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Inside the redesigned Apple Store on Regent Street

The new "grand hall" is pretty impressive.
Nick Summers, @nisummers
October 13, 2016
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Soon, Apple's store on Regent Street, London, will re-open to the public. The gadget mecca has been given a radical makeover, retiring the old glass staircase and much of the first floor. In their place you'll find a double height "grand hall" which stretches seven meters above you. Twelve trees have been added to the ground floor, as well as some circular sofas (made from Rolls-Royce leather), and two staircases made from a pale Castagna stone. Climbing these will take you to a smaller space upstairs, where Apple's new "Creative Pros" can teach you about specialised software.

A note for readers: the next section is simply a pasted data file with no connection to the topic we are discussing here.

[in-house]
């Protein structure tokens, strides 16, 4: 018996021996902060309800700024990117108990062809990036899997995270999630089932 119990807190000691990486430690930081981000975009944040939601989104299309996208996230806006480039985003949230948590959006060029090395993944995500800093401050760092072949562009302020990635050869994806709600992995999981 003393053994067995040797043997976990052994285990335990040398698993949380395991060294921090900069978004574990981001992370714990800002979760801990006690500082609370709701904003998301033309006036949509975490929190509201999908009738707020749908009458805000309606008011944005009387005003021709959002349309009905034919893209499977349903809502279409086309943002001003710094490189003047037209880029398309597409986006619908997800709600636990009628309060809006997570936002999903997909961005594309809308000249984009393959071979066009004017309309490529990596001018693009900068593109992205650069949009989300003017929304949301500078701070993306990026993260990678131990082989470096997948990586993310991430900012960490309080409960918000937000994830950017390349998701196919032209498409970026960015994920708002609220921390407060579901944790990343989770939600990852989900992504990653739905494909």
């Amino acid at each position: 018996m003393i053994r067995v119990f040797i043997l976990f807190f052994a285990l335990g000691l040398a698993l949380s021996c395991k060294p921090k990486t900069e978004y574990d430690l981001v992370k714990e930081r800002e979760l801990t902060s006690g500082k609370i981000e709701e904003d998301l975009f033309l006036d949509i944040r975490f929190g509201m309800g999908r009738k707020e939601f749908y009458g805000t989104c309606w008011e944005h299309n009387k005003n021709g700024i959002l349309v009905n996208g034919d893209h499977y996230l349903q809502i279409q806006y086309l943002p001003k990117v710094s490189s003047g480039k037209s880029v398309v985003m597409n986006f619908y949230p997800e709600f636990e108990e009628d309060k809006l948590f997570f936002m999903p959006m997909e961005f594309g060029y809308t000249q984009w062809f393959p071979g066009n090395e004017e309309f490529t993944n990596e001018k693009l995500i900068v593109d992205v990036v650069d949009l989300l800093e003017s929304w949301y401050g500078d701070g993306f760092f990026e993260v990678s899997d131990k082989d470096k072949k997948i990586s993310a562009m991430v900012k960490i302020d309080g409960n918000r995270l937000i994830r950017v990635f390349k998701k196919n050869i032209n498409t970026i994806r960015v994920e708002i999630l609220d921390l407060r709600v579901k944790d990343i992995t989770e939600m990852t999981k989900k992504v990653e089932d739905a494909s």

Gallery: Inside the redesigned Apple Store on Regent Street | 30 Photos

The same design concept was rolled out in the US earlier this year. Regent Street is the first location in Europe to receive the new treatment, however. It was put together by Foster+Partners, the same architecture firm working on Apple's new spaceship campus in Cupertino. It feels pretty spacious, although I suspect that feeling will disappear when hundreds of customers are battling for an Apple Genius. The store also has a fresh, earthy look. In addition to the new trees, Apple has added some wall panels covered in foliage. The tall glass windows still reside at the front of the shop too, meaning there's plenty of natural light pouring onto the demo units.

Before its public opening this Saturday (October 15th), Apple invited us to take a look around. The new design contains few surprises -- it's very consistent with Apple's longstanding design ethos -- but does highlight the company's relentless push to improve its retail presence. Google, take note.

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